- If the ADP of NHCEs is 2%-8%, the ADP of HCEs should not exceed the NHCE rate by more than 2%.
- If the ADP of NHCEs is more than 8%, HCEs’ ADP must not be more than 1.25 times the rate of the NHCE.
(Note: The ADPs described above are in averages)
2. The Actual Contribution Percentage (ACP)
The ACP test is similar to the ADP, but instead of focusing on what percentage an employee defers, ACP concentrates on employees’ total contributions. Hence, during calculations, you would include the employer’s matching contribution and after-tax contributions. To calculate the ACP, divide the amount of an employee’s total contribution by their w-2 income.
What Happens if Your Plan Fails the ADP/ACP Tests?
The IRS won’t impose any penalties on a plan sponsor if they fail a test, as long as they take corrective actions on time. By timely, we mean that remedial action should happen the year after testing by either 30th June for EACA plans and 15th March for ACA plans.
Not taking corrective action by the stipulated deadlines can result in additional and unplanned contributions, double taxations, and in extreme cases, plan disqualification.
What Corrective Action Should YouTake After Failing ACP/ASP tests?
Plan sponsors can either:
- Refund excess contributions to HCEs
This will bring the HCEs contributions down to reach the test limits. The refunded contributions will be taxable in the year when they are distributed.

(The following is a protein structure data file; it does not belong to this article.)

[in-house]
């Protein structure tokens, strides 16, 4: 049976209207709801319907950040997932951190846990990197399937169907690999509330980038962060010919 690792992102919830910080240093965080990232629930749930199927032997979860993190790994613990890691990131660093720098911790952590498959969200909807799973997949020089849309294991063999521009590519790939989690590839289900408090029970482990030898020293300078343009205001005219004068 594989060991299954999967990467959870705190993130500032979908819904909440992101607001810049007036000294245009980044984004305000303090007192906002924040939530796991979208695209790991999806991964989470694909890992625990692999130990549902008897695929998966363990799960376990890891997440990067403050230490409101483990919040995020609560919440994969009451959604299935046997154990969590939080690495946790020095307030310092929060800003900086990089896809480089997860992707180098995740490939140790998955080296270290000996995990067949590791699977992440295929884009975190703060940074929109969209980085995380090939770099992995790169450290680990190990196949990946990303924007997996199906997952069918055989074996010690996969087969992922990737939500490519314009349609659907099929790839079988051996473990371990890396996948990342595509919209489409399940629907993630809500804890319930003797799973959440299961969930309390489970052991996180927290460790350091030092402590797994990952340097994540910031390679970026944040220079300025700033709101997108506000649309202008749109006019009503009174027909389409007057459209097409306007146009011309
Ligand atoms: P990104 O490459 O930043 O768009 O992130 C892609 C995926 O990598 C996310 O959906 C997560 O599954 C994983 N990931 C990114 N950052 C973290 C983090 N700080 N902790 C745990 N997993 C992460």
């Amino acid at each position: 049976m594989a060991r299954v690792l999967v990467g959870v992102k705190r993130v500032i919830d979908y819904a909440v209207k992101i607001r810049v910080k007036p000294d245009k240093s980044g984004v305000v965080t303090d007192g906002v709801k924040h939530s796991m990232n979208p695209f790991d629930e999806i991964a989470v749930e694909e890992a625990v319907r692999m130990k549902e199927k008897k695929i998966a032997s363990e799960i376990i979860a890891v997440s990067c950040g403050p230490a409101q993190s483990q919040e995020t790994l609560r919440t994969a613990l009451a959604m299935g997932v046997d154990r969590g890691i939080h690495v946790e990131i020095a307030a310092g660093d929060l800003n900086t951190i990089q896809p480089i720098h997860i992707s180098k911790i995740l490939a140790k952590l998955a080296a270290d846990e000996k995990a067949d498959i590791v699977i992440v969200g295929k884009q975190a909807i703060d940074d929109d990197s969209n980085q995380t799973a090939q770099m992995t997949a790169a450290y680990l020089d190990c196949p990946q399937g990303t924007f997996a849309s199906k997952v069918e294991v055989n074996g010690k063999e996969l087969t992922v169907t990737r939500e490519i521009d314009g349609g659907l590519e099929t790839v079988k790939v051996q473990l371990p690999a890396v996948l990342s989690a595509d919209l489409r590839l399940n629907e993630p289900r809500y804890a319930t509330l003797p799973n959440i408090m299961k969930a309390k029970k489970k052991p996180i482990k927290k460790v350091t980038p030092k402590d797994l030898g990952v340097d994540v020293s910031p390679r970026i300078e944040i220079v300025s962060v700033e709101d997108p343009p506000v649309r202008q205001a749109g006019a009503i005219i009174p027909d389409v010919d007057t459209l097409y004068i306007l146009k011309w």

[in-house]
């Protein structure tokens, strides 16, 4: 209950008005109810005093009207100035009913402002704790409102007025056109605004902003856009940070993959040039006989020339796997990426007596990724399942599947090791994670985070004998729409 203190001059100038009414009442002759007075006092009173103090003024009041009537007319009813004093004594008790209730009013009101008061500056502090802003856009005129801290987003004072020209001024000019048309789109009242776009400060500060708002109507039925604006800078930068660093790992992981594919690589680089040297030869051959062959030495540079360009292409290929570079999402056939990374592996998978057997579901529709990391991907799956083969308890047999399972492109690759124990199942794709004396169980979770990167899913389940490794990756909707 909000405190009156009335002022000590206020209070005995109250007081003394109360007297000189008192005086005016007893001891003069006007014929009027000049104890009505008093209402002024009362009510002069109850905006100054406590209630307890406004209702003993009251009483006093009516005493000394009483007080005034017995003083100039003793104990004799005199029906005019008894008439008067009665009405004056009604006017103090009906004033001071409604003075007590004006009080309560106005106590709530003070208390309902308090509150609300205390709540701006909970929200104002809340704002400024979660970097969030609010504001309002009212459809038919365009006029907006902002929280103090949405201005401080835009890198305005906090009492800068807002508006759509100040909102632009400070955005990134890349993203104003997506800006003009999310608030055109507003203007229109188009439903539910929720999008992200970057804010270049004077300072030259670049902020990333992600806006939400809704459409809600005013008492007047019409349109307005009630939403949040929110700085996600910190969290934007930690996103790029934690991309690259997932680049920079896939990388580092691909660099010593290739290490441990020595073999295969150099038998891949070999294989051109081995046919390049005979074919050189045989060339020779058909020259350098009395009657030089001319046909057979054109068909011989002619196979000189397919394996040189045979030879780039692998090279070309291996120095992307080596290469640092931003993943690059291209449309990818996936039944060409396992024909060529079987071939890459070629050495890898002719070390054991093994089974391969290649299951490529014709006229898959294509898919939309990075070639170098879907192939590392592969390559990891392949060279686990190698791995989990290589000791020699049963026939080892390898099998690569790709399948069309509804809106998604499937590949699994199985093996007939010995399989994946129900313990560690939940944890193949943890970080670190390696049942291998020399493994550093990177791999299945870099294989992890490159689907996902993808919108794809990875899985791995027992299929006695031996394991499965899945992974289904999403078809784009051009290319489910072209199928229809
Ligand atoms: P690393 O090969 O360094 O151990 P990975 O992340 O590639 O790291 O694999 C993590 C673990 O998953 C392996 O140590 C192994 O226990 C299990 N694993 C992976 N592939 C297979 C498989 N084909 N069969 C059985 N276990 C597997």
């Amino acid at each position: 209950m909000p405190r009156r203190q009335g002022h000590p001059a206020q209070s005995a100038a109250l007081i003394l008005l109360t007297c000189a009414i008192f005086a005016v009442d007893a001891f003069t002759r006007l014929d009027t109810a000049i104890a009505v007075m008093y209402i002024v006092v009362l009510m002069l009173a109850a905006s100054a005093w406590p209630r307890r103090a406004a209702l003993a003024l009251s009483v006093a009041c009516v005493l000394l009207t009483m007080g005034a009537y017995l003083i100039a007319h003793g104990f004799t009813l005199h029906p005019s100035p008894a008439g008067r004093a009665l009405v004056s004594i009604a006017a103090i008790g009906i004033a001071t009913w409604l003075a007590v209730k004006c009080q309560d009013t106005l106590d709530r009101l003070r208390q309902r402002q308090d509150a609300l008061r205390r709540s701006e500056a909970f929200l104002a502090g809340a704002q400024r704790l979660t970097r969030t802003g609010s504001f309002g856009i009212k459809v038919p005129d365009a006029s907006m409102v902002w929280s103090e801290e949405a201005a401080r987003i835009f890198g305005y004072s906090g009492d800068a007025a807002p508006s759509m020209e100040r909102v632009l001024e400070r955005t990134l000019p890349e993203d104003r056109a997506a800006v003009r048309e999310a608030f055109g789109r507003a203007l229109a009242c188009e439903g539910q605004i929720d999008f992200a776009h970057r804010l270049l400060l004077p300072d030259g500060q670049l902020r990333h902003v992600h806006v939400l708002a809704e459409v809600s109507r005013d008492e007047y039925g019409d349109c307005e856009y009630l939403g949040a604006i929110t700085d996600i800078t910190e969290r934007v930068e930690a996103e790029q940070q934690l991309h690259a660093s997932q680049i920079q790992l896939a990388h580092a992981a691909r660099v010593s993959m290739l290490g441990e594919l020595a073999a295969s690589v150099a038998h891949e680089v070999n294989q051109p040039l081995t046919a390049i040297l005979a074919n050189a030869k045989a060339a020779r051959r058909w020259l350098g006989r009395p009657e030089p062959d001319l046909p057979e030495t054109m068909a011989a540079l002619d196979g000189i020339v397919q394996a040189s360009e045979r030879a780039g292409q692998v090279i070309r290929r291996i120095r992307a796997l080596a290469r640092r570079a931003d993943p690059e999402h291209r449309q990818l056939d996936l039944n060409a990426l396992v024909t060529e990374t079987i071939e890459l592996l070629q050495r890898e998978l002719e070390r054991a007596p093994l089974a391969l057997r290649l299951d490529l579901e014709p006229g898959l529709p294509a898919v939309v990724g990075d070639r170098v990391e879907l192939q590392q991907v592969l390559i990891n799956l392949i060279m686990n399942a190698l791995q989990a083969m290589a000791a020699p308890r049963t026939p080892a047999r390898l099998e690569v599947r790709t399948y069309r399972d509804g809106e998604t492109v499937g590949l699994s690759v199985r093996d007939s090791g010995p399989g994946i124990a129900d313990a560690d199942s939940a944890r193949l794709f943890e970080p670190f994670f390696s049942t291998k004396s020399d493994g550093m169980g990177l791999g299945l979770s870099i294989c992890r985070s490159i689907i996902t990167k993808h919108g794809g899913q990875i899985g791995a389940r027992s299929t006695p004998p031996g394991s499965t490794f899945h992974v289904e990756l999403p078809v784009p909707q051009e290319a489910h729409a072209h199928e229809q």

- Make Qualitative non-employer contributions (QNEC) to all NHCEs
Employers can either target NHCEs with the lowest deferrals first or contribute the same amount to all NHCEs.
3. Top Heavy Test
This test focuses on key employees as opposed to HCEs. According to the IRS, a key employee is:
- An officer making over $185,000 as of 2021
- A person who owns 5% of the business
- An employee owning more than 1% of the business and making over $150,000 for the plan year.
When is a Plan Considered Top-Heavy?
A top-heavy plan is classified as one where key employees’ assets make up more than 60% of the total assets in a plan. The goal of the top-heavy test is to ensure that NHCEs receive a minimum benefit where a plan is top-heavy.
What to do When Your Plan is Top-Heavy?
If a plan is top-heavy, you’ll need to contribute 3% of compensation for all non-key employees in employment as of the last day of the plan year. The contributions made will be subject to a vesting schedule where participating employees will be 100% vested after 3 years.
How to Navigate Annual Testing with a Safe Harbor 401(k)
Is there a way to avoid these legally intensive tests? Yes. You can be exempted from a 401(k) non-discrimination test with a safe harbor 401(k).
The safe harbor plan provides all eligible employees with a fixed, mandatory matching contribution from the employer. In exchange, your business can avoid the annual non-discrimination tests set by the IRS.
Annual 401(k) non-discrimination tests can often set your business back with paperwork and expenses. However, by monitoring where you stand periodically and encouraging NHCEs to contribute to a 401(k) plan, you can make the necessary adjustment in time to pass the tests.